Wanting to let go but he has too many arms
Pulling me in near the trunk
Showing me its bark
All moldy and grey
I’m too scared to tell the grounds keeper
Worried he will get chopped down
Made into fire wood
burned for everyone to see
The shadows hide other victims
They leap in and out of the darkness
Confident in a cowardly ways
Watching me struggle not to become them
In the day time I only see branches with blue birds
Singing sweet songs and making sounds of Spring
Last night’s thunder storm falls from their appendages
Making the ground too wet to walk on
People pass by and smile
Temporary daytime visitors
The ones who will never understand
Why the leaves fall to their own death

Ayaz Daryl Nielsen- Three Poems

two-fisted drinker
let me buy you 
the cab fare home

white moonlight
the color of her
late night prayer

no matter my words
this rock
isn’t interested

ayaz daryl nielsen, x-roughneck (as on oil rigs)/hospice nurse, editor of bear creek haiku (25+ years/125+ issues), homes for poems include Lilliput Review, SCIFAIKUEST, Shemom, Shamrock, Kind of a Hurricane, and! online at: bear creek haiku  poetry, poems and info

Thursday, February 26, 2015

Arif Ahmad- A Poem

Barack Hussein Obama

A person of color and you find the going a little rough
Feel a lot coming at you, some say tough luck

Now imagine you hold the top office in the world and that you are black

Welcome to the world of a man they call Barack

I cannot find a better example of the state of race in 2015 America than this one person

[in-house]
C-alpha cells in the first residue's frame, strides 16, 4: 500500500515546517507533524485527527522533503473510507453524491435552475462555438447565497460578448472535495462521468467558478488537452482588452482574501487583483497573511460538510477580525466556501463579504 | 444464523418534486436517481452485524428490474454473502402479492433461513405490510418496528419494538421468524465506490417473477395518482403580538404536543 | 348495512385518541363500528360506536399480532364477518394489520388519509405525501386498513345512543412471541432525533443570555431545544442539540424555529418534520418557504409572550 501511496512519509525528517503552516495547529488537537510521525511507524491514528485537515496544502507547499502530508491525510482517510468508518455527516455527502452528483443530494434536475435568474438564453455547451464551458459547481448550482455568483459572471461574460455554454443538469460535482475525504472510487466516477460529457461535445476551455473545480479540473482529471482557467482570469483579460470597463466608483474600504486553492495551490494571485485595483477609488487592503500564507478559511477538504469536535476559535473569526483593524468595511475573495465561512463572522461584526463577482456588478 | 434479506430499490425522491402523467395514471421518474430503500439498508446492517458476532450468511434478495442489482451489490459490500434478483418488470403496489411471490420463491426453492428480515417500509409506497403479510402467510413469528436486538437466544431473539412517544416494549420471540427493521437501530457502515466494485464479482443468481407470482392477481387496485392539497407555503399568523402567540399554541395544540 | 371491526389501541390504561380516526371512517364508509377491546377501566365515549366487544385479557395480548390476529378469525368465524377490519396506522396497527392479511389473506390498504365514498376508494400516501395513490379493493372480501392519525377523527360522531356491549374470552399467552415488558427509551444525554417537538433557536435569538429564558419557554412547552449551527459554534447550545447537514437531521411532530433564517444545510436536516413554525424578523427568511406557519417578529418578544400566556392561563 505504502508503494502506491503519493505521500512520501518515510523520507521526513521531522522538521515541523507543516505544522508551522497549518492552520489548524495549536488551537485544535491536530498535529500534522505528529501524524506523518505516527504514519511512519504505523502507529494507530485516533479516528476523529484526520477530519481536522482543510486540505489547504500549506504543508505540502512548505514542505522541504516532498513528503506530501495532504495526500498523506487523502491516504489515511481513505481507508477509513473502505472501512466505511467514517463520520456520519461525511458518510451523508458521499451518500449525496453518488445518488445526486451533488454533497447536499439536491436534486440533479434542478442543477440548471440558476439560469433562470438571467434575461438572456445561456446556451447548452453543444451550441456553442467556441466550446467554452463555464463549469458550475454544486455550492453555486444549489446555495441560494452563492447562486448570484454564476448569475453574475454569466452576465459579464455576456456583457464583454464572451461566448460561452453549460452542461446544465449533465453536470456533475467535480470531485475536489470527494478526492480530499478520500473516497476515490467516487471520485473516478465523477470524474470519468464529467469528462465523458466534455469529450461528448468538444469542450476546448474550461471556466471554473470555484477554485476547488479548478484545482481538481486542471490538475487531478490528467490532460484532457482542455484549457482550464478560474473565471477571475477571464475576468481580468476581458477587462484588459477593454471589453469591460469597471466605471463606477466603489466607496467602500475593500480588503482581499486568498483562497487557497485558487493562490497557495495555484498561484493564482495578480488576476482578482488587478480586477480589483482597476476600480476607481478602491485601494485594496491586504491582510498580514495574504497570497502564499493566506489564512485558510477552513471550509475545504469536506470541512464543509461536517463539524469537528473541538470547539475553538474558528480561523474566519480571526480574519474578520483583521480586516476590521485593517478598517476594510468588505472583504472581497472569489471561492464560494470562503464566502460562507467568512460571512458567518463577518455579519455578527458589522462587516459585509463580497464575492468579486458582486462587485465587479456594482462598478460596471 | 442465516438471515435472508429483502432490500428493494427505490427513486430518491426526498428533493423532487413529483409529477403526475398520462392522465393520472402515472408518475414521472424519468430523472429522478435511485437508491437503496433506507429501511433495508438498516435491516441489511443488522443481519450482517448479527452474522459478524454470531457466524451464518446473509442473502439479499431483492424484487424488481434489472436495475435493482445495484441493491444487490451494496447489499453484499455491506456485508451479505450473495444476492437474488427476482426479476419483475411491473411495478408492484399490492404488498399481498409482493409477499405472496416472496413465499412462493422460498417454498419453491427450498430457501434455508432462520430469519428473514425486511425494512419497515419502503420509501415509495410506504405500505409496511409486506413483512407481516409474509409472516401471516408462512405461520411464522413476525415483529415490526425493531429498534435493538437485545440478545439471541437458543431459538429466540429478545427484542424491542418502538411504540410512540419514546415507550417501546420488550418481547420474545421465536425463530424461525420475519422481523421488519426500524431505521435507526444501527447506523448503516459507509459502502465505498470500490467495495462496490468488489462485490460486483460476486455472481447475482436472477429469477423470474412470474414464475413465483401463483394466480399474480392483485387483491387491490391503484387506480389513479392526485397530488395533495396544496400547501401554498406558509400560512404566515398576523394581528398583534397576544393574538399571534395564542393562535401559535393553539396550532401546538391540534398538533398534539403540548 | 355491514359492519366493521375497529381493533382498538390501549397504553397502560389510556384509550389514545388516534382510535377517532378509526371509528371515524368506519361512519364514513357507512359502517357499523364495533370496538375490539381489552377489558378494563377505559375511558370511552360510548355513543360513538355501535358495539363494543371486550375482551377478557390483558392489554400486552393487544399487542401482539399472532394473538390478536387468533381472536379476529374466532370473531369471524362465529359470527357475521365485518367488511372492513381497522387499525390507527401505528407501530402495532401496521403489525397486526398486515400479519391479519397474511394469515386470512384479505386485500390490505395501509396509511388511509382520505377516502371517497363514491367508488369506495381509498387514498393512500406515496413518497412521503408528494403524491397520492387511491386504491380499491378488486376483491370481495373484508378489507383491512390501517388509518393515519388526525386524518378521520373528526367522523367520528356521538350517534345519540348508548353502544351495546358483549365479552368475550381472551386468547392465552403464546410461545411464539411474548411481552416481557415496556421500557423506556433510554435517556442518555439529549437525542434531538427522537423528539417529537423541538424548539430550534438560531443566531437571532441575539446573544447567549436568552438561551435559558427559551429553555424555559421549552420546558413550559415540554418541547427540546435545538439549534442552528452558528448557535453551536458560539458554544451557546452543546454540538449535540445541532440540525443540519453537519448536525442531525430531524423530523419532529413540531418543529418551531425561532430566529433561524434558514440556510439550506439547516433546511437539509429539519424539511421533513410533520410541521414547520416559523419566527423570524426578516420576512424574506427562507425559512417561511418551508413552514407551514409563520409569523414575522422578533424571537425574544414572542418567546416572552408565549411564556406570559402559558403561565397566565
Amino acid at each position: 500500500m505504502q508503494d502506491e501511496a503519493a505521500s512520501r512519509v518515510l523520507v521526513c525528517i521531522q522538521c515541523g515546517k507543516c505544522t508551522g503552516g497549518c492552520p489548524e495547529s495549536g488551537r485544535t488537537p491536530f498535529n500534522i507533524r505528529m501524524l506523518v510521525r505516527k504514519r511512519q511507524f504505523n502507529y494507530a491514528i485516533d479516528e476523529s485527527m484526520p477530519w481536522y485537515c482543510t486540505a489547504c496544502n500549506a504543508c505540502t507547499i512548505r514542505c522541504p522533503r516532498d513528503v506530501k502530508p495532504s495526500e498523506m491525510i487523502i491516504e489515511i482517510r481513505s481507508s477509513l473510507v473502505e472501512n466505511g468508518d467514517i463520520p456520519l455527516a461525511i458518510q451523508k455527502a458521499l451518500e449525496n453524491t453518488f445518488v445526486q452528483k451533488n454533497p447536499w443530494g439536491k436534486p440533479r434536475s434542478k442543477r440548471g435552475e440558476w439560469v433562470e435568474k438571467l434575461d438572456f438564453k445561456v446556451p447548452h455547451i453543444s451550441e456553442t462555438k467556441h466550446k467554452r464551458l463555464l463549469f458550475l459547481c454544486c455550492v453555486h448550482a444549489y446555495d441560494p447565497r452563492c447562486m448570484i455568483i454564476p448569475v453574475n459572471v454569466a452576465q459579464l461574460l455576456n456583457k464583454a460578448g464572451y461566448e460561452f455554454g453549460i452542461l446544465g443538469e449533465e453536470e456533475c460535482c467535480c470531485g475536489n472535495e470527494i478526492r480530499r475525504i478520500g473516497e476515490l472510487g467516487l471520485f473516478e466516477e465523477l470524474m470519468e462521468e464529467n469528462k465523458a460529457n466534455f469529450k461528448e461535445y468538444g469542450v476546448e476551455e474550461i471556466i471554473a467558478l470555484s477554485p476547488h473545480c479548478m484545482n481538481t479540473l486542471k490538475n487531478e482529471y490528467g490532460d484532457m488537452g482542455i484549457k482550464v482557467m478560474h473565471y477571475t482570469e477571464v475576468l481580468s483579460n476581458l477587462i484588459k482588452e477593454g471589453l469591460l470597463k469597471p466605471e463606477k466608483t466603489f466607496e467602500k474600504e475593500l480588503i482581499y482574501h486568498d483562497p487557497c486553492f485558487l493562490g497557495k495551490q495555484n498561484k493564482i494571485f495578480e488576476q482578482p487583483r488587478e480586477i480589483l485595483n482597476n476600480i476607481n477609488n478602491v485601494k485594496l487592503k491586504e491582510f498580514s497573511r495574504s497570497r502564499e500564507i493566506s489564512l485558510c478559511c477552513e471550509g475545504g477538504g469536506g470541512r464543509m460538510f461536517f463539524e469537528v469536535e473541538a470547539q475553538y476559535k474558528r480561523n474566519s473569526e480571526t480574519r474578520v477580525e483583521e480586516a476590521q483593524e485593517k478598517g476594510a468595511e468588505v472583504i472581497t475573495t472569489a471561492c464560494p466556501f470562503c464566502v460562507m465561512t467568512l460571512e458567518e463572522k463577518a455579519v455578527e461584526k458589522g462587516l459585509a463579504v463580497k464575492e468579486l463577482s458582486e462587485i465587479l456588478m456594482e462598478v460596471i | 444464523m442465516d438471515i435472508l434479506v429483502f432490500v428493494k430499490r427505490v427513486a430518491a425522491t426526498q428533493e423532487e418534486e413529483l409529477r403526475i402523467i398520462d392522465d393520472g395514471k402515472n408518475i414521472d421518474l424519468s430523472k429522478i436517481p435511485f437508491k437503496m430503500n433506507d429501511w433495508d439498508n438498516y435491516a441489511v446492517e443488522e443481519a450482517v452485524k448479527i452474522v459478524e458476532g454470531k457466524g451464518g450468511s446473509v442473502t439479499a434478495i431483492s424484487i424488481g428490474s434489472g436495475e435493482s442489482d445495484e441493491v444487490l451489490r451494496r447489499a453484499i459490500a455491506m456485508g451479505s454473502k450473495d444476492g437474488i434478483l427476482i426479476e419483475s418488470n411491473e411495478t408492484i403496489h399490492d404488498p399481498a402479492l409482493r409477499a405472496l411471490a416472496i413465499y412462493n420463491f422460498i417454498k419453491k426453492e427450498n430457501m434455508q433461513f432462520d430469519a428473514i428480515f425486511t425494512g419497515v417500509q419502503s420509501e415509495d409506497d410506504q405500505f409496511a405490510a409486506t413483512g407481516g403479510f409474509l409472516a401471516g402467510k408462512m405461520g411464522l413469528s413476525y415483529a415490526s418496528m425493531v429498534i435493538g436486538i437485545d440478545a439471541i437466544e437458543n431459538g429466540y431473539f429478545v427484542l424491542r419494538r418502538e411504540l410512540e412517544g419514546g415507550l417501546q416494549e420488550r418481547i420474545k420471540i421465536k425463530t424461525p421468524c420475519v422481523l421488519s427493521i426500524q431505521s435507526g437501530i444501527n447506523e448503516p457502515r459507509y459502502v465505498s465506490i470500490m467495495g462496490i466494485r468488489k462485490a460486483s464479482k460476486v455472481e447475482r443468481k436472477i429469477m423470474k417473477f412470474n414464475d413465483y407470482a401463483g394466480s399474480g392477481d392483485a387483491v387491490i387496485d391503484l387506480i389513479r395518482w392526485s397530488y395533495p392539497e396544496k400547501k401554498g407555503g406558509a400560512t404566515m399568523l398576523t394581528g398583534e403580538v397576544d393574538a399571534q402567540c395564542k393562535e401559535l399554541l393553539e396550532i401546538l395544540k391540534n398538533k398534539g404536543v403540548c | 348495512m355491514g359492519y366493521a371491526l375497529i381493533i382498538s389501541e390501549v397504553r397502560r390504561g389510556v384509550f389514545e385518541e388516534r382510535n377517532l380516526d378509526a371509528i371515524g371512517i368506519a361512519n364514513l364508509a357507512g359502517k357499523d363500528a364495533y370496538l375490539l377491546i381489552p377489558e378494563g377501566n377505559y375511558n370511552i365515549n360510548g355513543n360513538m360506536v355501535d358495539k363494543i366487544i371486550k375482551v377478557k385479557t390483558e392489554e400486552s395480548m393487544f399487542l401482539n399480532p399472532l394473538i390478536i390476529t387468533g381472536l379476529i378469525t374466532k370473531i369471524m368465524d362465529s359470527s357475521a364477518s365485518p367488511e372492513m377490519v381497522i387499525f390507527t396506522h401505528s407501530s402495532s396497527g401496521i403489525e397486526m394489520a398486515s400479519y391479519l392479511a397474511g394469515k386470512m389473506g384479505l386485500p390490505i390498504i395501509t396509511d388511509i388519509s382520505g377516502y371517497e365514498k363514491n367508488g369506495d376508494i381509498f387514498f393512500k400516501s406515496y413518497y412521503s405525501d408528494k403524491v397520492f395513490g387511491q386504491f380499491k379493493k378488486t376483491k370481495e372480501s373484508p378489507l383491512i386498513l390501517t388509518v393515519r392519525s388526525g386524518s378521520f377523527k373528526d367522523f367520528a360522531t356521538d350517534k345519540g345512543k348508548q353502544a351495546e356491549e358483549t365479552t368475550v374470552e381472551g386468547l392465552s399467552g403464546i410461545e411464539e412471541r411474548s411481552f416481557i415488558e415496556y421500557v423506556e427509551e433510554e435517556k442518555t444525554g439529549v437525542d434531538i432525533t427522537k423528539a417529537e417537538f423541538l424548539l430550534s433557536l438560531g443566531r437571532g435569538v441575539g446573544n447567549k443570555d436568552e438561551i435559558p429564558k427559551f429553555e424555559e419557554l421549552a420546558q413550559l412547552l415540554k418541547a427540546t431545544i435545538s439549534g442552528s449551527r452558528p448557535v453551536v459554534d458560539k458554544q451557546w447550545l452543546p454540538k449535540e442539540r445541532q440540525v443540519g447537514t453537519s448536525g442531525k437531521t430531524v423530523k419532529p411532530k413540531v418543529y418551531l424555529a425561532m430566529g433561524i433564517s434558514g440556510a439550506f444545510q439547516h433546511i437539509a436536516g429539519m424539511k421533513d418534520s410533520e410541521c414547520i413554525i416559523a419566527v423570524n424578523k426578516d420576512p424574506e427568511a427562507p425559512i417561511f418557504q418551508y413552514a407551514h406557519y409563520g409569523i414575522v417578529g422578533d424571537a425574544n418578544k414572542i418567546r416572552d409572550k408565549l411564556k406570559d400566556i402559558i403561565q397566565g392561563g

A man of color called unpatriotic, communist, liar, shown a finger in his face, that he was never a born American

Not to mention the new curse word, Muslim

If on the receiving end of all this is the President of the United States, what are the odds stacked against a child of color standing at a street corner

Yes when it comes to race in America we have come a long way and yet have some distance left to cover

Still the story here is not what has been hurled at him for the color of his skin

The story is his response or lack of to all this

The real story is of inspiration in the mold of Ali, King, and Mandela

That history would add another name to this distinguished list

That of Barack Hussein Obama

For carrying his color and poise the way he did

Tuesday, February 24, 2015

Stefanie Bennett- A Poem

WEN & THE RED CANDLE ...Wen I-to, Executed in 1946    
Putting on my flag-ship colours,
My work boots, my worn gloves,
I go out to greet you, dark visitor.
You went by the way of the Western-bank.
You will rise, in that same place – this time
Carrying the whole of China with you.
Brother poet, the chronicles have been
Reshuffled: thankfully
Your works are no longer set alight.
No! I do not wish to cause discomfort, but
The news I bring is... desolate.
Millions now join you in exile.
Confidentially, there are no safe crossings;
And reason drifts with the river-wind.
We must turn again from the T’ ie-an-men.